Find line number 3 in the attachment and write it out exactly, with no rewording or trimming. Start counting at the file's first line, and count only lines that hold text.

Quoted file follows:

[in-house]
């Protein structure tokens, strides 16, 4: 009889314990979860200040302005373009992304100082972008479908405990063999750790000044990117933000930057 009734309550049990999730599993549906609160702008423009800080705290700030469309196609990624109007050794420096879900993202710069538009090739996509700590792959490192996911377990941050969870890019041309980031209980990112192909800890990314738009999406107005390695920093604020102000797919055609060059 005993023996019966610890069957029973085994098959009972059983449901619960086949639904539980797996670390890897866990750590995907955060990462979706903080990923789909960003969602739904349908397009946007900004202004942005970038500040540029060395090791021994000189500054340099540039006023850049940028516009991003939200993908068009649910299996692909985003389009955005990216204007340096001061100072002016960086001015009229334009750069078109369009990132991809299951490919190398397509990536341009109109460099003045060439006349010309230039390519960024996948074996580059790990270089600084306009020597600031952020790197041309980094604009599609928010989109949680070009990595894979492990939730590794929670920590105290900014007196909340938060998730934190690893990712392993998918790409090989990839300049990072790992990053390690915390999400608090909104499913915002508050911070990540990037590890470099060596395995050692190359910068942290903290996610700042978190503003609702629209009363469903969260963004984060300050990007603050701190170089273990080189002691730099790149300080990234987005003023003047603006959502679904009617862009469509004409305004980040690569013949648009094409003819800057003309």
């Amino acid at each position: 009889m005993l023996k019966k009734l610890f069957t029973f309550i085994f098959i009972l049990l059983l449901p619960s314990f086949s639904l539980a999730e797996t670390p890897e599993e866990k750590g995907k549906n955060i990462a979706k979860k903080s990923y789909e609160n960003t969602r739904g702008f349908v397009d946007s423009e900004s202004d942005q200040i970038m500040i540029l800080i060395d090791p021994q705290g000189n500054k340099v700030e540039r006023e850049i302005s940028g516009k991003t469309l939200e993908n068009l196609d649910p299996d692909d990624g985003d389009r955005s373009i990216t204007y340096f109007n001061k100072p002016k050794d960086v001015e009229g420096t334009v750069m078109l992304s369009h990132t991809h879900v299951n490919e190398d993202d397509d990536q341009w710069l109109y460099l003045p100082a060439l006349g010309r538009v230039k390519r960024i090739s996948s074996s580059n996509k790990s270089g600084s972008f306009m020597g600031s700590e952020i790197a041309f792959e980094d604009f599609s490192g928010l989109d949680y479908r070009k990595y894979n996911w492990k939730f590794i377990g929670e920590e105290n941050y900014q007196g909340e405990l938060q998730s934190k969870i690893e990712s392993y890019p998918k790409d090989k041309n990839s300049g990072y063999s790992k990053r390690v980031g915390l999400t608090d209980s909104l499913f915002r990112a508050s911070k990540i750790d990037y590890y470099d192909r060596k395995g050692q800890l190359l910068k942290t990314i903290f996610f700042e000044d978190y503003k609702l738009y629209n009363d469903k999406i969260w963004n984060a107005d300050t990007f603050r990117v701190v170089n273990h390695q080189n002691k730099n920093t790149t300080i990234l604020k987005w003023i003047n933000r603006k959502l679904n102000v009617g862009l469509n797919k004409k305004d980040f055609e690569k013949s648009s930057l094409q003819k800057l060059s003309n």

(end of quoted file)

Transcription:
């Amino acid at each position: 009889m005993l023996k019966k009734l610890f069957t029973f309550i085994f098959i009972l049990l059983l449901p619960s314990f086949s639904l539980a999730e797996t670390p890897e599993e866990k750590g995907k549906n955060i990462a979706k979860k903080s990923y789909e609160n960003t969602r739904g702008f349908v397009d946007s423009e900004s202004d942005q200040i970038m500040i540029l800080i060395d090791p021994q705290g000189n500054k340099v700030e540039r006023e850049i302005s940028g516009k991003t469309l939200e993908n068009l196609d649910p299996d692909d990624g985003d389009r955005s373009i990216t204007y340096f109007n001061k100072p002016k050794d960086v001015e009229g420096t334009v750069m078109l992304s369009h990132t991809h879900v299951n490919e190398d993202d397509d990536q341009w710069l109109y460099l003045p100082a060439l006349g010309r538009v230039k390519r960024i090739s996948s074996s580059n996509k790990s270089g600084s972008f306009m020597g600031s700590e952020i790197a041309f792959e980094d604009f599609s490192g928010l989109d949680y479908r070009k990595y894979n996911w492990k939730f590794i377990g929670e920590e105290n941050y900014q007196g909340e405990l938060q998730s934190k969870i690893e990712s392993y890019p998918k790409d090989k041309n990839s300049g990072y063999s790992k990053r390690v980031g915390l999400t608090d209980s909104l499913f915002r990112a508050s911070k990540i750790d990037y590890y470099d192909r060596k395995g050692q800890l190359l910068k942290t990314i903290f996610f700042e000044d978190y503003k609702l738009y629209n009363d469903k999406i969260w963004n984060a107005d300050t990007f603050r990117v701190v170089n273990h390695q080189n002691k730099n920093t790149t300080i990234l604020k987005w003023i003047n933000r603006k959502l679904n102000v009617g862009l469509n797919k004409k305004d980040f055609e690569k013949s648009s930057l094409q003819k800057l060059s003309n």